US Coins

How should collectors protect their coins?

Part of your disaster planning should include determining if your collection can survive this. Think about how you store and curate your collection. Here we see an 1878-S Morgan dollar and a $2 educational note, for which protection against water damage is a high priority.

Coin World graphic.

Hurricane Harvey made landfall in the Houston area last week and the damage is catastrophic. Millions are affected, and dozens have lost their lives.

Now Hurricane Irma steamrolls through the Caribbean before smashing into Florida. As of now, Irma is one of the most powerful hurricanes on record. Mandatory evacuation orders for Florida’s Keys went into effect Wednesday, and the storm is expected to make landfall on Saturday.

In July of 2010, conservation specialist Susan L. Maltby laid out options for protecting your coins when disasters like these occur.

Here’s what she suggests:

When value guides differ, what is a collector to do?”How can collectors determine a coin’s value when price guides assign it different values? Also in this week’s print issue, we learn of the first report of a 2017 doubled die variety, found on a Lincoln cent.

It is important to plan for a disaster and know how to respond if one occurs. 

In a disaster, your collection would likely end up wet. 

Part of your disaster planning should include determining if your collection can survive this. Think about how you store and curate your collection. Have you used indelible ink when labeling? Will labels float off or disintegrate when wet? Are your notes and coins in archival quality holders? If not, the holders may fall apart when wet.

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Or, when wet, holders made from acidic paper and cardboard can leave your collection sitting in an acidic soup that would accelerate corrosion of coins and degradation of paper notes. Noncolorfast materials – that is, colors that “run” when wet — can irreversibly stain paper notes.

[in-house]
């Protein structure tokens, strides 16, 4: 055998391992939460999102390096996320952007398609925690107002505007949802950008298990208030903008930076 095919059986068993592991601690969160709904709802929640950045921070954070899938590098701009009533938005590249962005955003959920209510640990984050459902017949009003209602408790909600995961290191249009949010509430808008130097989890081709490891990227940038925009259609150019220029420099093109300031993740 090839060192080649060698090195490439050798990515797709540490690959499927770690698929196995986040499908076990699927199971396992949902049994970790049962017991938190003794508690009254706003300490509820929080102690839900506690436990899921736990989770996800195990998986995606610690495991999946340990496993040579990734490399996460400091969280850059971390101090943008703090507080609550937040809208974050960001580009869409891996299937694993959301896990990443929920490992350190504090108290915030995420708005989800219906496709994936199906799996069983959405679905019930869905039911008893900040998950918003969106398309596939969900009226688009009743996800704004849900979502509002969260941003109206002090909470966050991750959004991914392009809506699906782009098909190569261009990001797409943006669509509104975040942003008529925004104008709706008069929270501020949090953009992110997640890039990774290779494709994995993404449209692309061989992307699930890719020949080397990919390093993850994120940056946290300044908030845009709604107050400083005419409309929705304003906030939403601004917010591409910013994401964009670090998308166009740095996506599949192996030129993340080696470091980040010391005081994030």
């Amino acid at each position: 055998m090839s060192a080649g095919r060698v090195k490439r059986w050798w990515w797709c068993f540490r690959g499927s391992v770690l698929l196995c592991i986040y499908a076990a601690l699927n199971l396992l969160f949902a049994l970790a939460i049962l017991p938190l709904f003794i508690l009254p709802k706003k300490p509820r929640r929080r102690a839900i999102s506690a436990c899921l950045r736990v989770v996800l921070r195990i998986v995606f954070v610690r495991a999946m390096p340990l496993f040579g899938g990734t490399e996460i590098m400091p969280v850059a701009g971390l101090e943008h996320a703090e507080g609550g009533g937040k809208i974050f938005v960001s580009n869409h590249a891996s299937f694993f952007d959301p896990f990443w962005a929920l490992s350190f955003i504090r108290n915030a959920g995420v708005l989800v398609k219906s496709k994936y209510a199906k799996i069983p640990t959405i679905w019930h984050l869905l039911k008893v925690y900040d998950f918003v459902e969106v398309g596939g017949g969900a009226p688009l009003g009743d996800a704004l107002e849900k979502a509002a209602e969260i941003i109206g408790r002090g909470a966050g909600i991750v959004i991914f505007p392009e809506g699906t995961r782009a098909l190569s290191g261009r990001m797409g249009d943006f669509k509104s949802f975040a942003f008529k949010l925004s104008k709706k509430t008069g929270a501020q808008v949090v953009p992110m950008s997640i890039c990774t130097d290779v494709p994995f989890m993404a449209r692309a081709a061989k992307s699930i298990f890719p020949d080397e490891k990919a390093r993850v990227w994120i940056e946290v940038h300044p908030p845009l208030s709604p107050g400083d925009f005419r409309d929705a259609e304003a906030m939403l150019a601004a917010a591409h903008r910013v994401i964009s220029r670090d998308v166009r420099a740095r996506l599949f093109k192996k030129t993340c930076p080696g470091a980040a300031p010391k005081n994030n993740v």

After answering these questions, you may decide to rehouse some of your collection as part of your disaster preparedness planning.

If a disaster occurs, the following damage should be expected:

??Metal coins could corrode from sitting directly in water or in a humid environment.

??Notes printed on inadequate quality paper may disintegrate in the water.

??Mold, which favors a warm damp environment, could grow and spread throughout your collection. Paper money is far more susceptible to mold and much harder to disinfect than coins.

??Silt or other foreign matter could coat coins and notes.

??Plastic coin and bill holders could trap moisture next to the coin or note.


Time is of the essence when recovering collections. Once it is considered safe to enter the building, work quickly to limit damage. Planning in advance will help you at this stage.

First, survey the situation to get a sense of how much damage has occurred. You should then implement triage beginning with the items at most risk and of the highest value. Mold will be one of your biggest concerns. Paper notes and important paper records should be bagged and frozen right away. Freezing will not kill mold, but it will put it in stasis, allowing you to deal with it later.  


Thankfully, a number of resources are available to help the collector respond to a disaster. Clearly, these should be consulted in advance of a disaster so you can plan accordingly. First, and foremost, consult the Conservation OnLine (CoOL) “Disaster Preparedness and Response” section of their Web page.

Although other lists exist, CoOL’s is the most concise I have found. The list is easy to use, allowing the viewer to surf quickly through the available resources, including sample recovery plans.

The Western Association for Art Conservation has made paper conservator Betty Walsh’s excellent summary chart, “Salvage at a Glance,” available online.

The chart succinctly outlines how the materials should be handled, packed and dried. Collectors of paper notes and numismatic ephemera will find this chart a helpful resource.

The Heritage Preservation Emergency Response and Disaster Wheel is another handy resource. Like the “Salvage at a Glance” chart, it offers recovery information in a handy and concise format. One side of the wheel outlines the critical stages of disaster response, which include stabilizing the environment and assessing damage. The second side summarizes disaster recovery measures for photographs, framed artworks, books and paper, electronic records, textiles, furniture, ceramics, stone and metal, organic materials, and natural history specimens.

The wheel can be purchased for $10 plus shipping and handling.

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